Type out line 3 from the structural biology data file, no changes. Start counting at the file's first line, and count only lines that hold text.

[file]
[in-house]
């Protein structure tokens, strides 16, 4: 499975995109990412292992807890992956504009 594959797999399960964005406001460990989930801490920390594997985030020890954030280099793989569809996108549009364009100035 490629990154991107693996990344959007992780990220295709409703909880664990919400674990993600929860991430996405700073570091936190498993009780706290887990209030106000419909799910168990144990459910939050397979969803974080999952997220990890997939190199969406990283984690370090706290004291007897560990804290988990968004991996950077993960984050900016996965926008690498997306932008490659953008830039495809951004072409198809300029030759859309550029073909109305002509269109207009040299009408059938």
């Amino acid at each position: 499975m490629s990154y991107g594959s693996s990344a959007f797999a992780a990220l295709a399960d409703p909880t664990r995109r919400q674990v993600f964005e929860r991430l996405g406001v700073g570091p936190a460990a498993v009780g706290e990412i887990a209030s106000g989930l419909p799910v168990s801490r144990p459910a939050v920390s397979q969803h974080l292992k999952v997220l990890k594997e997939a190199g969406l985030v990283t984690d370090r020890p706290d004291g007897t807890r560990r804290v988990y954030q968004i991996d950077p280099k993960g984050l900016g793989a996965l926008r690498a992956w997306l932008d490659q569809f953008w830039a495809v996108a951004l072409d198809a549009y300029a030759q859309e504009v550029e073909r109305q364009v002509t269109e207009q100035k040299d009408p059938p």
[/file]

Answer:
């Amino acid at each position: 499975m490629s990154y991107g594959s693996s990344a959007f797999a992780a990220l295709a399960d409703p909880t664990r995109r919400q674990v993600f964005e929860r991430l996405g406001v700073g570091p936190a460990a498993v009780g706290e990412i887990a209030s106000g989930l419909p799910v168990s801490r144990p459910a939050v920390s397979q969803h974080l292992k999952v997220l990890k594997e997939a190199g969406l985030v990283t984690d370090r020890p706290d004291g007897t807890r560990r804290v988990y954030q968004i991996d950077p280099k993960g984050l900016g793989a996965l926008r690498a992956w997306l932008d490659q569809f953008w830039a495809v996108a951004l072409d198809a549009y300029a030759q859309e504009v550029e073909r109305q364009v002509t269109e207009q100035k040299d009408p059938p």